The heavily favored Terps scored 10 seconds into the game, They racked up those five quick goals in the second half, but Boston College kept it from becoming a runaway.

"We were a little shook up again in the first half," Boston College coach Acacia Walker said. "They're just so smart. They just tuned in and did what they needed to do. Every person did their job and we just sort of plugged away."

Kenzie Kent had five goals and five assists for Boston College, which reached the championship game for the first time. Sam Apuzzo scored four goals for the Eagles, giving her 80 for the season.

Although Maryland never trailed, the Terps were pushed by the Eagles, who battled back from an early 5-2 deficit.

After being shut out for the last 16:11 of the first half, the Terps stormed out of halftime to regain command. Whittle started it with a goal 19 seconds in, then Steele struck for two 1:18 apart to get the Terps comfortably on top again.

"Caroline played great. She was on fire," Stukenberg said. "We needed her. Nobody else was and she stepped up when we needed her. It was unbelievable."

Kent kept Boston College close with three straight goals to cut the margin to 11-9, then assisted on Dempsey Aresenault's goal with 14 minutes left to get the Eagles back within a goal.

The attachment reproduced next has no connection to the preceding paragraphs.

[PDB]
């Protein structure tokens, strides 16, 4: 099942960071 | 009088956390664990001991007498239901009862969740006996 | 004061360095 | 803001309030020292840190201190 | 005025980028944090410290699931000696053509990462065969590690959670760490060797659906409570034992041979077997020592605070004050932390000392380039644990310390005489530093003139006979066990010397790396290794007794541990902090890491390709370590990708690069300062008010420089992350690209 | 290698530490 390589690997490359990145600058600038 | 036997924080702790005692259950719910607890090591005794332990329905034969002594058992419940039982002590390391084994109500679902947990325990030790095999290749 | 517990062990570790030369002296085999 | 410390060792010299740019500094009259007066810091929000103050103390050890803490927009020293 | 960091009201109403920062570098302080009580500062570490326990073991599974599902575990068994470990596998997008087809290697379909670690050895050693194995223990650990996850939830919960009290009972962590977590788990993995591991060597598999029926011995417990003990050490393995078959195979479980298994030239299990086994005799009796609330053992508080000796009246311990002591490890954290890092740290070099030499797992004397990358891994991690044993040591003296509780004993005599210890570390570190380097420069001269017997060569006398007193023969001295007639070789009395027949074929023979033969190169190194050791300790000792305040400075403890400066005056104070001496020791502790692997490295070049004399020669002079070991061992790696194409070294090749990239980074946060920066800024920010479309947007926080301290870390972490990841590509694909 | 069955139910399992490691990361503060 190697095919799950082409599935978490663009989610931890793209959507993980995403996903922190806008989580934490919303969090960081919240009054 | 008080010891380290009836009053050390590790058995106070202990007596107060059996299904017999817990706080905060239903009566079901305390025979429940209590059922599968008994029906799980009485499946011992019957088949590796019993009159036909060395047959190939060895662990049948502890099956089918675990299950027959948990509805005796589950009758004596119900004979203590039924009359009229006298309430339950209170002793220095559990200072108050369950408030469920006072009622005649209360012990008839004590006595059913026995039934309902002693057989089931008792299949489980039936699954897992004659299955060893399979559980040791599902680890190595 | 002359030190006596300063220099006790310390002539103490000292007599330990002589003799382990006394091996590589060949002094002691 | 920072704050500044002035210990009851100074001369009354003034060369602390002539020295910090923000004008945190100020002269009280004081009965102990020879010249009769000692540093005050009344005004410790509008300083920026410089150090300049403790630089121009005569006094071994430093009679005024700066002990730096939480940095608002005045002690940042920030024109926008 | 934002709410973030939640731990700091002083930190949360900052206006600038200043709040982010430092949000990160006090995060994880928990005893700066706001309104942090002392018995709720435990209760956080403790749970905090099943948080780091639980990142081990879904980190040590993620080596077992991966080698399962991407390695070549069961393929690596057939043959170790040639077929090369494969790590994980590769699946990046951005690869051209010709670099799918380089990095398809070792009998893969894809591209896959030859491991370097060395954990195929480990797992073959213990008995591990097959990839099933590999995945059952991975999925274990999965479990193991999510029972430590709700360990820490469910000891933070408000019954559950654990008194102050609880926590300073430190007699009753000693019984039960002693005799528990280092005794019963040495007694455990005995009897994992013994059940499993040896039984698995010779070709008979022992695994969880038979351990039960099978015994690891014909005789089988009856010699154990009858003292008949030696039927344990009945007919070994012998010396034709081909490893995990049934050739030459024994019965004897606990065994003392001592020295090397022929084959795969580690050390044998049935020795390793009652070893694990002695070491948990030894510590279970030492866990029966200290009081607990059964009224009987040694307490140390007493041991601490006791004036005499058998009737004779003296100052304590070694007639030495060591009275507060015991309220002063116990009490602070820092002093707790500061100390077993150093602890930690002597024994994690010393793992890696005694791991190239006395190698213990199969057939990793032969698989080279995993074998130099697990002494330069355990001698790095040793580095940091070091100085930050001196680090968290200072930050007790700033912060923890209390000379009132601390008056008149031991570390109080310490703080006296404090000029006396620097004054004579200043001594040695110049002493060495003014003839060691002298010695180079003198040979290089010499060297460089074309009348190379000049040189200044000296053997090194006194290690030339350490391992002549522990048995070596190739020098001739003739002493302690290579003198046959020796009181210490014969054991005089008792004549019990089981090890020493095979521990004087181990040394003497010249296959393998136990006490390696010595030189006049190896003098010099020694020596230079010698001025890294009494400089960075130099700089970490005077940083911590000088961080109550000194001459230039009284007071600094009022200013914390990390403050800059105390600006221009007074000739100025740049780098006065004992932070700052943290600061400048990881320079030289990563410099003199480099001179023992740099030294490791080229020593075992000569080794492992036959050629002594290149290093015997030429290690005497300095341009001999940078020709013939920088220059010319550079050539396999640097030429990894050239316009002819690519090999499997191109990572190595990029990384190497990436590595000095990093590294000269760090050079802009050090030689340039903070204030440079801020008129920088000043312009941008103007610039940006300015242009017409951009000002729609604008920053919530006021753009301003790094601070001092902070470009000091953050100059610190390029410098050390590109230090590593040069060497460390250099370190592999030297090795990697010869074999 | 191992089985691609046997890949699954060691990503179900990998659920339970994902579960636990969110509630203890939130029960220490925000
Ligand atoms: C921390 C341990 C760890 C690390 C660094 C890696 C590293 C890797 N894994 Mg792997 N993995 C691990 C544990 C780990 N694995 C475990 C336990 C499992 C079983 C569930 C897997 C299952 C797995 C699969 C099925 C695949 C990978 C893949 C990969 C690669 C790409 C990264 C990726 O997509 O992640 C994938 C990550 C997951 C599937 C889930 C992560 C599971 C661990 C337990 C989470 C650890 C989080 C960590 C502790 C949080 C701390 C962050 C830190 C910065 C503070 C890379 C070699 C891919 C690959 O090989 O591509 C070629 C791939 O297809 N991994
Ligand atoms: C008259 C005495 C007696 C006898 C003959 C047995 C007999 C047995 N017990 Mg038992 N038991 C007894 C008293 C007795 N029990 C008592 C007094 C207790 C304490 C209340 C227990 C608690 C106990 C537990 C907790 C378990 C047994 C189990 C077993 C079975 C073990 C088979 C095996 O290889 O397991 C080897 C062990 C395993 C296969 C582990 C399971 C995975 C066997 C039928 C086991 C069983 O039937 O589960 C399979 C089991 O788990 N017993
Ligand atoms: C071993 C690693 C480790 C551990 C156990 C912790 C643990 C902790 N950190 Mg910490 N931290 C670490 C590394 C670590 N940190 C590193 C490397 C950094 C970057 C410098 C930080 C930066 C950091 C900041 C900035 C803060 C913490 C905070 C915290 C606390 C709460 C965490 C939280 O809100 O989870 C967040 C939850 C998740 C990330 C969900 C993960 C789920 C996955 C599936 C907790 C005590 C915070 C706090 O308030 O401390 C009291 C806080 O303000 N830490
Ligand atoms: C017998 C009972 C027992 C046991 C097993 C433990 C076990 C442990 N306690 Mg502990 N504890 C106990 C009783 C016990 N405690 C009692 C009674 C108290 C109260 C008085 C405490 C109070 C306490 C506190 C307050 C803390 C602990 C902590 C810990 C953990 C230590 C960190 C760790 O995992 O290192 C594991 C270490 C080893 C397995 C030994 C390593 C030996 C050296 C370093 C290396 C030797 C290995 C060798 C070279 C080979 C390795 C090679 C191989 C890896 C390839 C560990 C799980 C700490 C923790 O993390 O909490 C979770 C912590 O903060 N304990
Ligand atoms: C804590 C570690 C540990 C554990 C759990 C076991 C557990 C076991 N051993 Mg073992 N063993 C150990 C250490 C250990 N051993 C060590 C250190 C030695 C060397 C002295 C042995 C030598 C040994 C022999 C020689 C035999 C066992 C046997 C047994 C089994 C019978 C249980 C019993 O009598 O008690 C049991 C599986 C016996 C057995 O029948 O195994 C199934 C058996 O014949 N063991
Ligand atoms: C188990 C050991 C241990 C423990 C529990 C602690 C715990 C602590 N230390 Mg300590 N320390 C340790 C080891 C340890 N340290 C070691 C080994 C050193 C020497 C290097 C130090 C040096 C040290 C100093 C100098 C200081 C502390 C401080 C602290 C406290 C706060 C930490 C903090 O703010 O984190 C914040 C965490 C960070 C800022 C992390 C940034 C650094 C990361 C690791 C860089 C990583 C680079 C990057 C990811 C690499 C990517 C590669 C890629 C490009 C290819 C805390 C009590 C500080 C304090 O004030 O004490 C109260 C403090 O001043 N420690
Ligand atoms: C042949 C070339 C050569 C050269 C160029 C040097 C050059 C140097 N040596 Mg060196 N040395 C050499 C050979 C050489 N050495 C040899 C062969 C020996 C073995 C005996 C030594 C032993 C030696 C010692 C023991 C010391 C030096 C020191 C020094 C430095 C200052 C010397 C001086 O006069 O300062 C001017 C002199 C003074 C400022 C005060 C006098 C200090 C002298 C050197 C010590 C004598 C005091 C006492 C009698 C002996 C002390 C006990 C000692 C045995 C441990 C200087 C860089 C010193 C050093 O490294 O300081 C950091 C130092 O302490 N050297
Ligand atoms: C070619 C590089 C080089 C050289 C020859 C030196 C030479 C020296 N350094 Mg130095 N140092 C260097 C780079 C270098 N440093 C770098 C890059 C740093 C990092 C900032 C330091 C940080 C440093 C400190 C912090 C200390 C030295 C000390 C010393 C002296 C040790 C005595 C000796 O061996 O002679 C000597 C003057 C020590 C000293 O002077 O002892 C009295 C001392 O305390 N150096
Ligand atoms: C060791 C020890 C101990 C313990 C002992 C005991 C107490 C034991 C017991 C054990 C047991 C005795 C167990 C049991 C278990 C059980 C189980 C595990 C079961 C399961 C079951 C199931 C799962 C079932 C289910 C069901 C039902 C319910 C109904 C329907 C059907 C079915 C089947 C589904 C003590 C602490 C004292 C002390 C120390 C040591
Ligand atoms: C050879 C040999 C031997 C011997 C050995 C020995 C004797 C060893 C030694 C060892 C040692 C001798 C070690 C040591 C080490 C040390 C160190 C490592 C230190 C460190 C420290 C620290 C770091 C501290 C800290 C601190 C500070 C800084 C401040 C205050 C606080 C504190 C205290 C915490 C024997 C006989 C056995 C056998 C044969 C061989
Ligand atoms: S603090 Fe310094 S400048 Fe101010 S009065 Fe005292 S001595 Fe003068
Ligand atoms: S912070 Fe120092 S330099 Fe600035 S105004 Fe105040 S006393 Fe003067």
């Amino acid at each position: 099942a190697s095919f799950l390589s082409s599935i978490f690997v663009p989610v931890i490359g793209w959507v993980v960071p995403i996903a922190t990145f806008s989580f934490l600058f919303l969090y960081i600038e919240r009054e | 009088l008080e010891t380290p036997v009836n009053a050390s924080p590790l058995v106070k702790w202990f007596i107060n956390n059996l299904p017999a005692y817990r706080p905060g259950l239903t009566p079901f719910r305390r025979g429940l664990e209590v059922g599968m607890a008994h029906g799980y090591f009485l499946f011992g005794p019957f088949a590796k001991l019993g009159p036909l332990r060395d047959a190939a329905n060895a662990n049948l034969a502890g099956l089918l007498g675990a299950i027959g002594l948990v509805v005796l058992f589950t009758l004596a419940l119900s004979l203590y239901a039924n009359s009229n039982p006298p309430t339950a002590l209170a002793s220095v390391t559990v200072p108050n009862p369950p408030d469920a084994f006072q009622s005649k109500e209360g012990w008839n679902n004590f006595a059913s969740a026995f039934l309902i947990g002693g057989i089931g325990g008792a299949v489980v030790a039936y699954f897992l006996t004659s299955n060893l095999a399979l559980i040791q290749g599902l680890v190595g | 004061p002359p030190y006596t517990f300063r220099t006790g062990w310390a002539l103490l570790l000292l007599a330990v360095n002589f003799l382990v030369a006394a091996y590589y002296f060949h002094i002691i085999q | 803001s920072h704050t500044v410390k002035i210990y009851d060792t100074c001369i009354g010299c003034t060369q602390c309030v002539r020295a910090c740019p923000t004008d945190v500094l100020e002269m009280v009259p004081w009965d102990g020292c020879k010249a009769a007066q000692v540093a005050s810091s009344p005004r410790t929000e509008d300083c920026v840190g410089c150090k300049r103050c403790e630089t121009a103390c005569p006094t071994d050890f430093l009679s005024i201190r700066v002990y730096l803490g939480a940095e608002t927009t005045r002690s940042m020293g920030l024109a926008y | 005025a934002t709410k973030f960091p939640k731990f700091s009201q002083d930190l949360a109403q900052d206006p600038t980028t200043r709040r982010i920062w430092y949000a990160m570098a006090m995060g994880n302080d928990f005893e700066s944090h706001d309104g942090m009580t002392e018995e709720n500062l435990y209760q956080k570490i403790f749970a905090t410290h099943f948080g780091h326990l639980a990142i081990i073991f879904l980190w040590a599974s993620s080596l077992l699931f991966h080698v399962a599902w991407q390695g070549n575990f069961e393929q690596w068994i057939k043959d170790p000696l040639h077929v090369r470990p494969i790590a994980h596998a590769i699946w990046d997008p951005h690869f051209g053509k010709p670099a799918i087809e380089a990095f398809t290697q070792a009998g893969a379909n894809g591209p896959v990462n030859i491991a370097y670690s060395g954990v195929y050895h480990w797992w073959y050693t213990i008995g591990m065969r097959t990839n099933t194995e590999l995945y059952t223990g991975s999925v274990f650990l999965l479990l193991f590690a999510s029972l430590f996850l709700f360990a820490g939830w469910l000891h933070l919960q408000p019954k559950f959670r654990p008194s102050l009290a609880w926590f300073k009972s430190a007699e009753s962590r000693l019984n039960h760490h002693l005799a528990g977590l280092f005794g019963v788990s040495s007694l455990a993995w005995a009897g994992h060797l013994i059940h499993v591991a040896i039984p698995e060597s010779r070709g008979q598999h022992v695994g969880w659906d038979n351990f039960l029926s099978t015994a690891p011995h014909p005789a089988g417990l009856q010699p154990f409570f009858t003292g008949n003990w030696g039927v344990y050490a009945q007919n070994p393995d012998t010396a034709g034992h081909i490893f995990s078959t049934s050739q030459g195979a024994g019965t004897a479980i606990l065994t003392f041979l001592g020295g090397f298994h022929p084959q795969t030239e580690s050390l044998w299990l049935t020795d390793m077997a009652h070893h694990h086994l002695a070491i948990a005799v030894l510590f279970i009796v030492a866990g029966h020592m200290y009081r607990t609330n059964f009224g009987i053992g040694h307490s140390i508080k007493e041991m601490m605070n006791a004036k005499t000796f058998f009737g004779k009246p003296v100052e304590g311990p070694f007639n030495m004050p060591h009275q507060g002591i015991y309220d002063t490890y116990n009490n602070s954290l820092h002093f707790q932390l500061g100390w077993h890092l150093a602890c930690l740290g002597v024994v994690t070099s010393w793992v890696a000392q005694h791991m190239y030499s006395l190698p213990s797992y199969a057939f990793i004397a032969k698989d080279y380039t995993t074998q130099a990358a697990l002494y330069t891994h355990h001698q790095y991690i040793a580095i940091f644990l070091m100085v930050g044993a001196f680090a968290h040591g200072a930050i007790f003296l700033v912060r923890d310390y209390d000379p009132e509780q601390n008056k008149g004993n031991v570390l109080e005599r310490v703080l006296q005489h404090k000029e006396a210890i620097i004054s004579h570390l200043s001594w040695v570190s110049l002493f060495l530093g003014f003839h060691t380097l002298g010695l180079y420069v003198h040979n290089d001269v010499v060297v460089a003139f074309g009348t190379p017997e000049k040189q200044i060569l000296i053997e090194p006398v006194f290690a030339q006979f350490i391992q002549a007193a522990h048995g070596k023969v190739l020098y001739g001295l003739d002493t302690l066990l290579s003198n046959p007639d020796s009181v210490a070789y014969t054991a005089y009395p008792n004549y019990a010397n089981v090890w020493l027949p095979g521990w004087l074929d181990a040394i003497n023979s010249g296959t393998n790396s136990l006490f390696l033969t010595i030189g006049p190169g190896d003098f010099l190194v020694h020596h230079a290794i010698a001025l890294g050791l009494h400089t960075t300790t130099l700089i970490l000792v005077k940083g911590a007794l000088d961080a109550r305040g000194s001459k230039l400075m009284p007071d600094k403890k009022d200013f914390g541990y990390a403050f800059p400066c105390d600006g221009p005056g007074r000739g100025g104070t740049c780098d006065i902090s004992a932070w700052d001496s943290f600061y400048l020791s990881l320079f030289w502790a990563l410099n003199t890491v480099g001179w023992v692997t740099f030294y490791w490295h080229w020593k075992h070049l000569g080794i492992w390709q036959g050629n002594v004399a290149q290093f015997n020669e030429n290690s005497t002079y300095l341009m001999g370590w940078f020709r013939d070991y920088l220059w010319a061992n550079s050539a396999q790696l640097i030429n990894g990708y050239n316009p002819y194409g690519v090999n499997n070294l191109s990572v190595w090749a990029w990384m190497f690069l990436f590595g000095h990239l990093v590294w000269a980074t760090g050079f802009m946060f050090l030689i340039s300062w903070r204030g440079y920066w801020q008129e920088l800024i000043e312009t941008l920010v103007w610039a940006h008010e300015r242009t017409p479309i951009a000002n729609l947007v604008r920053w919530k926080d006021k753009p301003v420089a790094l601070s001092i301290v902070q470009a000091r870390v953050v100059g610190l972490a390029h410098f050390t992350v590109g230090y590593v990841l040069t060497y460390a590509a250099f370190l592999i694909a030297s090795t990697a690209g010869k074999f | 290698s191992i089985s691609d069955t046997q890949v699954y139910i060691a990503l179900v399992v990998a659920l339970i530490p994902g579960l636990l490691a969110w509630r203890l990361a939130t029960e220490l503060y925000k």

"I think it gives negative mojo to your team if you think of how many goals you're down," Kent said. "Instead, we take it play by play and I think that's what got us out of that hole."

Caroline Wannen scored for Maryland with 12:04 left to start the Terps on another scoring surge. Hensh put Maryland up 13-10, then, after Kent's fifth goal of the game, the Terps picked up three more goals by Kali Hartshorn, Steele and Hensh with 4:07 left to all but seal another title for Maryland.

Apuzzo added a pair of late goals for the Eagles.

Hartshorn put Maryland up 1-0 10 seconds in. Hensh made it 2-0 1:42 later when she plucked her rebound out of the air and swept it in behind BC goalie Zoe Ochoa. Apuzzo answered with two goals for BC to set the back-and-forth tone that would last until the final few minutes.